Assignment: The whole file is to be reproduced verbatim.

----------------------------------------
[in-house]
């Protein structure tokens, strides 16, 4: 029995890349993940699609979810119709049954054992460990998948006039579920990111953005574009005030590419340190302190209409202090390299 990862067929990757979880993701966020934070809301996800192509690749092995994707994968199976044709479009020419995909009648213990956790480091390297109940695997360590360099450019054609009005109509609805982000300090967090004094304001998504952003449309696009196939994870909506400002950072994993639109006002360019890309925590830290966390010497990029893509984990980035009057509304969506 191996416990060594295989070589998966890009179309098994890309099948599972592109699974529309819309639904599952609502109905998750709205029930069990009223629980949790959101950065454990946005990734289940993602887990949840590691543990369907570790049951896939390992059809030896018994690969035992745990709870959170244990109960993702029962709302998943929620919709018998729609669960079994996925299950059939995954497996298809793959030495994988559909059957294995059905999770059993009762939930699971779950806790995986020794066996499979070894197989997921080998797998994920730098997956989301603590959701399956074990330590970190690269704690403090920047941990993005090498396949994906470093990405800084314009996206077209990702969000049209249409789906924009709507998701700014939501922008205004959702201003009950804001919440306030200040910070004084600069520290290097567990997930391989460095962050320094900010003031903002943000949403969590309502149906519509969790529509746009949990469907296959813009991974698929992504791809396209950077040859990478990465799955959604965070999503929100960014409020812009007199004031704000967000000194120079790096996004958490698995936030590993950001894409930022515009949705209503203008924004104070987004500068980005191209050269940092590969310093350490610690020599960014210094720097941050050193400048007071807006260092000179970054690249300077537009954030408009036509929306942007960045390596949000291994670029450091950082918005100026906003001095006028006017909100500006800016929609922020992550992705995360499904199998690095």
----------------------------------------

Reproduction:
[in-house]
């Protein structure tokens, strides 16, 4: 029995890349993940699609979810119709049954054992460990998948006039579920990111953005574009005030590419340190302190209409202090390299 990862067929990757979880993701966020934070809301996800192509690749092995994707994968199976044709479009020419995909009648213990956790480091390297109940695997360590360099450019054609009005109509609805982000300090967090004094304001998504952003449309696009196939994870909506400002950072994993639109006002360019890309925590830290966390010497990029893509984990980035009057509304969506 191996416990060594295989070589998966890009179309098994890309099948599972592109699974529309819309639904599952609502109905998750709205029930069990009223629980949790959101950065454990946005990734289940993602887990949840590691543990369907570790049951896939390992059809030896018994690969035992745990709870959170244990109960993702029962709302998943929620919709018998729609669960079994996925299950059939995954497996298809793959030495994988559909059957294995059905999770059993009762939930699971779950806790995986020794066996499979070894197989997921080998797998994920730098997956989301603590959701399956074990330590970190690269704690403090920047941990993005090498396949994906470093990405800084314009996206077209990702969000049209249409789906924009709507998701700014939501922008205004959702201003009950804001919440306030200040910070004084600069520290290097567990997930391989460095962050320094900010003031903002943000949403969590309502149906519509969790529509746009949990469907296959813009991974698929992504791809396209950077040859990478990465799955959604965070999503929100960014409020812009007199004031704000967000000194120079790096996004958490698995936030590993950001894409930022515009949705209503203008924004104070987004500068980005191209050269940092590969310093350490610690020599960014210094720097941050050193400048007071807006260092000179970054690249300077537009954030408009036509929306942007960045390596949000291994670029450091950082918005100026906003001095006028006017909100500006800016929609922020992550992705995360499904199998690095």